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It's Not Just You: The Subway Has Actually Been Worse Than Usual

Published On 02/24/2015 Published On 02/24/2015

Between waiting 20 deep on the L platform and being stuck underground for 20 minutes on the E as train after train stacks up weirdly close behind you, it's certainly seemed like the subway has been worse than you remember, and well, IT IS. New data confirms what we all have come to understand: the subway sucks more now than pretty much ever.

According to the numbers, weekday subway train service saw -- and clutch your fare card -- almost 15,000 delays due to overcrowding last December, which turns out to be a 113% increase in delays over December 2013, the New York Post reported. Yeah, you know that moment when you choke back a tear and hope the next train that comes won't be as stuffed with people? It happened on weekends, too, with 2,314 delays last December, according to the report. If you listen hard enough, you can almost hear the city's collective rage on Twitter. 

And with subway ridership apparently hitting all-time highs in 2014, it's becoming harder and harder to stand clear of the closing doors (please!). As many as 6 million people somehow crammed onto subway trains on 29 different days last year. For perspective, that's over twice the population of Chicago. It's gotten to the point that MTA officials are thinking about adding more conductors at station platforms to help with crowd control, NBC New York reported last December.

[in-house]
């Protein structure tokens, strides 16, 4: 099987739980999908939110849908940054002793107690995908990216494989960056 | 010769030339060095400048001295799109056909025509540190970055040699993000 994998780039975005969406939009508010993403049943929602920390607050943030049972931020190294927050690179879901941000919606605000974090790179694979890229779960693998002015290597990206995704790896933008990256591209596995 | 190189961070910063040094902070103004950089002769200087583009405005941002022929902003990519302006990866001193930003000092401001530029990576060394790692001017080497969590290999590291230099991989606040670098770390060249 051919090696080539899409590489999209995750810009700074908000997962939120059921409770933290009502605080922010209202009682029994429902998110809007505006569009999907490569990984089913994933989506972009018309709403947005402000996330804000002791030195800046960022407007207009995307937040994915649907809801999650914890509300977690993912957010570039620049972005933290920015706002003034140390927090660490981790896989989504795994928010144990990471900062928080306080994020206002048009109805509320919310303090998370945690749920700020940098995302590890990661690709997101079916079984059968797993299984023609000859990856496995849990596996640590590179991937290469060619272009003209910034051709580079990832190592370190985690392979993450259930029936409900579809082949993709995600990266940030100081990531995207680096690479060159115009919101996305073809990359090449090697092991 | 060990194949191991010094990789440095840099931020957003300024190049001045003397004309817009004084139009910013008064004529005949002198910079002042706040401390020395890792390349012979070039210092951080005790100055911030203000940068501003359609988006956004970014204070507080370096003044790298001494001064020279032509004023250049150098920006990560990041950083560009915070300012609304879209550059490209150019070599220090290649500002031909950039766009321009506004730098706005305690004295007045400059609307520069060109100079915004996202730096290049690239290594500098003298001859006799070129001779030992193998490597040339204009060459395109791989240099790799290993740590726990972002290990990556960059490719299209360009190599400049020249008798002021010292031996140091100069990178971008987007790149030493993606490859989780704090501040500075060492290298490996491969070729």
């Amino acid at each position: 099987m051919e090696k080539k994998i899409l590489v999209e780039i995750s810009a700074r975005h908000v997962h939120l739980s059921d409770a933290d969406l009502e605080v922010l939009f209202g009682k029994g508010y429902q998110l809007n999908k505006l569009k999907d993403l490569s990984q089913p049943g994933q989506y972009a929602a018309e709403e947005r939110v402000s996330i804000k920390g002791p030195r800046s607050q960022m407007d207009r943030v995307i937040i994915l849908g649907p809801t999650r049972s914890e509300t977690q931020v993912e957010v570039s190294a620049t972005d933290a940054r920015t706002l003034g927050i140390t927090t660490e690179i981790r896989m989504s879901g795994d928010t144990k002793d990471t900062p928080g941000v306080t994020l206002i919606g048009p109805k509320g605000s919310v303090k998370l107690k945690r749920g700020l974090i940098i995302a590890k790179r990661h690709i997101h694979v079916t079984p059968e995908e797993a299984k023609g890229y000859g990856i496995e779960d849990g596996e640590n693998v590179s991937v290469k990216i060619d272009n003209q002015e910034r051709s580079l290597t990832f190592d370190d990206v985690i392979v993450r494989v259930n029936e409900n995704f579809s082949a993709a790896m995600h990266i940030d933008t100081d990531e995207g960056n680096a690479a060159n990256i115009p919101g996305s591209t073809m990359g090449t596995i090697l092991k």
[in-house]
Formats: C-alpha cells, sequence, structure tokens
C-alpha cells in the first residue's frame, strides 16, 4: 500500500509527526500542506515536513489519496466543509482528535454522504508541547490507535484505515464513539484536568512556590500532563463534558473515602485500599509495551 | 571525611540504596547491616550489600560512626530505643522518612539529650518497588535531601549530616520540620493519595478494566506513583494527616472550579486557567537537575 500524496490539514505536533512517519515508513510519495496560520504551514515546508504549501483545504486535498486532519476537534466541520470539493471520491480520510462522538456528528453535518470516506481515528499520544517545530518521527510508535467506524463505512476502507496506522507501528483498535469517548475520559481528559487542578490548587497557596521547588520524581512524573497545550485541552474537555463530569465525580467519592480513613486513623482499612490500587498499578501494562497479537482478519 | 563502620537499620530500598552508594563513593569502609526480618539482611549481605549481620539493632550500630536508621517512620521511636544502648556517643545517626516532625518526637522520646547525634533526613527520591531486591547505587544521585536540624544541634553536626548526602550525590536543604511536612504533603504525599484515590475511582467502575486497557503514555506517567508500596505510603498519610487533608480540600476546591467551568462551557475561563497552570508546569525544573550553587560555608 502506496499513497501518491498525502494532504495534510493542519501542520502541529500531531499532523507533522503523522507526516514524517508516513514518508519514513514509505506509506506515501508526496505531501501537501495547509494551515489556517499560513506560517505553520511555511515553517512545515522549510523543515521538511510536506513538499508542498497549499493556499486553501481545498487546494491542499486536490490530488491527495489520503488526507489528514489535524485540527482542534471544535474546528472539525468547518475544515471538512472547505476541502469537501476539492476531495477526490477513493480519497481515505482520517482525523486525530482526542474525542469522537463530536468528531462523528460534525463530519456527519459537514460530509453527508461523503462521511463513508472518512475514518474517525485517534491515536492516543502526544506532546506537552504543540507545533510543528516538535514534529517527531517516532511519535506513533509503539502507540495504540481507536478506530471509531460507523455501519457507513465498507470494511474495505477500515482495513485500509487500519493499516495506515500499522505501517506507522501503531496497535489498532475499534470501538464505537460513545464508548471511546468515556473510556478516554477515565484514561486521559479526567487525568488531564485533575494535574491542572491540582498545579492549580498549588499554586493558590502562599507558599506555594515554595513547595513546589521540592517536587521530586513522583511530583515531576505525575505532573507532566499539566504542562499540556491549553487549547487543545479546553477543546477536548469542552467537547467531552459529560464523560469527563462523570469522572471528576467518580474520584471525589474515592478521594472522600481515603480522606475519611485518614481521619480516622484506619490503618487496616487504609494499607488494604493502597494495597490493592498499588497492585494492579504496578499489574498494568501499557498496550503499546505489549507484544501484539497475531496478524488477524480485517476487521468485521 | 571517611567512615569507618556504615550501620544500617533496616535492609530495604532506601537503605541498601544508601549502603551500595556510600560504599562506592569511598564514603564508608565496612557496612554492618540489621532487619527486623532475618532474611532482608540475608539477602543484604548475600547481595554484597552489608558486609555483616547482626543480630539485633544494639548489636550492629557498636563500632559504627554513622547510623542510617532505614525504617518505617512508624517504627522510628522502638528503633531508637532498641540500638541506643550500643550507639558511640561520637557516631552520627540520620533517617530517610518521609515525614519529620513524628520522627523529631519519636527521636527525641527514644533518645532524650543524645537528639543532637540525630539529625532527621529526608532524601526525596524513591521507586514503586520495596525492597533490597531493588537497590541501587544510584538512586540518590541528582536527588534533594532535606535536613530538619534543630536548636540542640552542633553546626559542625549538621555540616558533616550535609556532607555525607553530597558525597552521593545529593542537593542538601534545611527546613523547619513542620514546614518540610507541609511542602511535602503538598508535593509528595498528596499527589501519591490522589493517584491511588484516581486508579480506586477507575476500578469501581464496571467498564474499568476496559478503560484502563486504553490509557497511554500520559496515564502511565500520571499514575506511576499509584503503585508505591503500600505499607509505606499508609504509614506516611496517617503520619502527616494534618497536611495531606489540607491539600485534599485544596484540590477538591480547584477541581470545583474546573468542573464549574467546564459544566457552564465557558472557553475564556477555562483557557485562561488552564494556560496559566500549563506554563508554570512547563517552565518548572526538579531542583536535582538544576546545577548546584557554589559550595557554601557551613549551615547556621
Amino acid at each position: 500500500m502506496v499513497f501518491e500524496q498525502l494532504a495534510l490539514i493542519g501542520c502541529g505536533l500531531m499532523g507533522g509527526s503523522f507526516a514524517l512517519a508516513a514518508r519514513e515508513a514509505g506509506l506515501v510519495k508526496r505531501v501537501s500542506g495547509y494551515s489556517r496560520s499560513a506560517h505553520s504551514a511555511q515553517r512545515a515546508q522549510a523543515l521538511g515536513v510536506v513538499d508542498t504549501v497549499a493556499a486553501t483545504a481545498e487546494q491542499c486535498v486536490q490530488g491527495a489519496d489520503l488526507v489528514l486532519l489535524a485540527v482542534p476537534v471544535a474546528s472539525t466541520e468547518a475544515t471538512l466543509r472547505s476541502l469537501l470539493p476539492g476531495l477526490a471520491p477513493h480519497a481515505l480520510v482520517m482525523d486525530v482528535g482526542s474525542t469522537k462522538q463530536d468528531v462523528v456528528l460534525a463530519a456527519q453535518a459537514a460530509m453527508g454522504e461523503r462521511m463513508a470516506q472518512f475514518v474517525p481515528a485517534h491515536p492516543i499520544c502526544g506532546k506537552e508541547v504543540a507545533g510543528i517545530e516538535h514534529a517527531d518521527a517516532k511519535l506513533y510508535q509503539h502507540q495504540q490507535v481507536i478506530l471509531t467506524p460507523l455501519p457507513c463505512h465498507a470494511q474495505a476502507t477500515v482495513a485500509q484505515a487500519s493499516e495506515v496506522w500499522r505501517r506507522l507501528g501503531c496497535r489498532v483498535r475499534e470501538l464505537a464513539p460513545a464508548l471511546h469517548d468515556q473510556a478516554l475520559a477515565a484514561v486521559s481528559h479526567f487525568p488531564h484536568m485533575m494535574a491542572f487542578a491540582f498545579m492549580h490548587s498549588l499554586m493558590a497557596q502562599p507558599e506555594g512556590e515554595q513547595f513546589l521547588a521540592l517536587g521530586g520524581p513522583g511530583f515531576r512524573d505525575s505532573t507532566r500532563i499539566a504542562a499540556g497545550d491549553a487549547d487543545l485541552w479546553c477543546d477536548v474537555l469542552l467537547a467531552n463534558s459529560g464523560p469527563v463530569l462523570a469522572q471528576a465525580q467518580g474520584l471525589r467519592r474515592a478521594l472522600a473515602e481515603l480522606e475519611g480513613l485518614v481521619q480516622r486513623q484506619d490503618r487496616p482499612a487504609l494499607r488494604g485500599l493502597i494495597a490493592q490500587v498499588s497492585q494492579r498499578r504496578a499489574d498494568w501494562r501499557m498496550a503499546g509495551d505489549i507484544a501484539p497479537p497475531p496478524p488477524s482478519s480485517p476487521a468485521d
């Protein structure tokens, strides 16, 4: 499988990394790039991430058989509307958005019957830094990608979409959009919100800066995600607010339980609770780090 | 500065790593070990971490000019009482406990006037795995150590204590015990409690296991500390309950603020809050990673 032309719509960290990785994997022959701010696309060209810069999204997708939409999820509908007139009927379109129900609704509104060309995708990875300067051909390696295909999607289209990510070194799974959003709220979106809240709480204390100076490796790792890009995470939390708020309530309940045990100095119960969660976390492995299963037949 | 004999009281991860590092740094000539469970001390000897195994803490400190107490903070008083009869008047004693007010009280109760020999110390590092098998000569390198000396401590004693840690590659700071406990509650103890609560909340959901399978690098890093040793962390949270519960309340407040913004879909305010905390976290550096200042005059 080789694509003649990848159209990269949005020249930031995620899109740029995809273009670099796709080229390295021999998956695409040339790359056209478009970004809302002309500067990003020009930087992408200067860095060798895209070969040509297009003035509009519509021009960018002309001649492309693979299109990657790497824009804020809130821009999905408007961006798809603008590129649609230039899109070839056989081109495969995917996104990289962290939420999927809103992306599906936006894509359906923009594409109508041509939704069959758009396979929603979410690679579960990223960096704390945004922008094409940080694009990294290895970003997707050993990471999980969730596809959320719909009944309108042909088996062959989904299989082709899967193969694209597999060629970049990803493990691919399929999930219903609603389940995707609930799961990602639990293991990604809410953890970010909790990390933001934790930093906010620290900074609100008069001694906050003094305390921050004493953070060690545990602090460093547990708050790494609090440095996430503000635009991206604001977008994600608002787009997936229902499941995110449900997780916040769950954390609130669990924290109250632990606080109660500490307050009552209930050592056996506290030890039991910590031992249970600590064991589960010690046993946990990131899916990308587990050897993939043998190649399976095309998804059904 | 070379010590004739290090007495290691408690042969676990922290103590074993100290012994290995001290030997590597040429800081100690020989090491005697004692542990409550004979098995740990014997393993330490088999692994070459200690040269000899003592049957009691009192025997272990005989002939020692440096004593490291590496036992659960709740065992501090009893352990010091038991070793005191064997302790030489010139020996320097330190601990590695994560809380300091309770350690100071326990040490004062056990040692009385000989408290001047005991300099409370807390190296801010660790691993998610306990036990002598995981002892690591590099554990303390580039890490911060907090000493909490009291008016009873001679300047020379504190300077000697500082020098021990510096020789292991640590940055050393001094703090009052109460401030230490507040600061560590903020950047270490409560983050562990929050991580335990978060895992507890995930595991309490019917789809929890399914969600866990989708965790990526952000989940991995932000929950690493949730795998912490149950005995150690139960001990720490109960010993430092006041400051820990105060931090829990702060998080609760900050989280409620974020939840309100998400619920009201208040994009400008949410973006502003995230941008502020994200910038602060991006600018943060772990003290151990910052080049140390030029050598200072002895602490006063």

In addition to overcrowding, MTA officials are also pointing to remaining damage from Superstorm Sandy as well as planned maintenance work that will ultimately make the system run more efficiently, according to the Post report. Let's hope the MTA's campaign to shame manspreaders and other less-than-courteous commuters will ultimately help ease the delays -- and the pain -- somehow. That nice fare increase starting late next month probably won't help. 

Tony Merevick is Cities News Editor at Thrillist and blames train traffic ahead of us for all that is wrong with the world. Follow him on Twitter @tonymerevick

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